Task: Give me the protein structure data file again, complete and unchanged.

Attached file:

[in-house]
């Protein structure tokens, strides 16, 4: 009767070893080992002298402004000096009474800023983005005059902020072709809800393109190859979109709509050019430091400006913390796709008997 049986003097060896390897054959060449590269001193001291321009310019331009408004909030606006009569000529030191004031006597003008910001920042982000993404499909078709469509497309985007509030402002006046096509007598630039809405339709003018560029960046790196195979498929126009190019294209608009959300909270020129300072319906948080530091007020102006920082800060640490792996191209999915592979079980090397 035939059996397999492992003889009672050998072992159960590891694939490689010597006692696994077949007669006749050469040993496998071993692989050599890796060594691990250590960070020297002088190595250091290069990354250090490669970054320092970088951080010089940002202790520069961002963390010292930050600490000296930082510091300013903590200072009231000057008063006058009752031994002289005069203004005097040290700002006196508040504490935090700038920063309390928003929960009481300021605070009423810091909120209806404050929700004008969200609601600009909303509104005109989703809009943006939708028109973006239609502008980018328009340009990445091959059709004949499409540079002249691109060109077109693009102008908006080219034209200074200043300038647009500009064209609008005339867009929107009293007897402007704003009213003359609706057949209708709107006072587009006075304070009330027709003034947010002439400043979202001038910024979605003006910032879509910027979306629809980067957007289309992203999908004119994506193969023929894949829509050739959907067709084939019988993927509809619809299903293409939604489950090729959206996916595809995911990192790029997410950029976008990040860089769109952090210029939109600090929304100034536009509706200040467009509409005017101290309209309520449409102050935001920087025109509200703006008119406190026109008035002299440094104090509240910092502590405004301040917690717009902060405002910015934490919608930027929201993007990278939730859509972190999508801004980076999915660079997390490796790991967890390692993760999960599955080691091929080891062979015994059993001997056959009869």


[in-house]
């Protein structure tokens, strides 16, 4: 009767070893080992002298402004000096009474800023983005005059902020072709809800393109190859979109709509050019430091400006913390796709008997 049986003097060896390897054959060449590269001193001291321009310019331009408004909030606006009569000529030191004031006597003008910001920042982000993404499909078709469509497309985007509030402002006046096509007598630039809405339709003018560029960046790196195979498929126009190019294209608009959300909270020129300072319906948080530091007020102006920082800060640490792996191209999915592979079980090397 035939059996397999492992003889009672050998072992159960590891694939490689010597006692696994077949007669006749050469040993496998071993692989050599890796060594691990250590960070020297002088190595250091290069990354250090490669970054320092970088951080010089940002202790520069961002963390010292930050600490000296930082510091300013903590200072009231000057008063006058009752031994002289005069203004005097040290700002006196508040504490935090700038920063309390928003929960009481300021605070009423810091909120209806404050929700004008969200609601600009909303509104005109989703809009943006939708028109973006239609502008980018328009340009990445091959059709004949499409540079002249691109060109077109693009102008908006080219034209200074200043300038647009500009064209609008005339867009929107009293007897402007704003009213003359609706057949209708709107006072587009006075304070009330027709003034947010002439400043979202001038910024979605003006910032879509910027979306629809980067957007289309992203999908004119994506193969023929894949829509050739959907067709084939019988993927509809619809299903293409939604489950090729959206996916595809995911990192790029997410950029976008990040860089769109952090210029939109600090929304100034536009509706200040467009509409005017101290309209309520449409102050935001920087025109509200703006008119406190026109008035002299440094104090509240910092502590405004301040917690717009902060405002910015934490919608930027929201993007990278939730859509972190999508801004980076999915660079997390490796790991967890390692993760999960599955080691091929080891062979015994059993001997056959009869």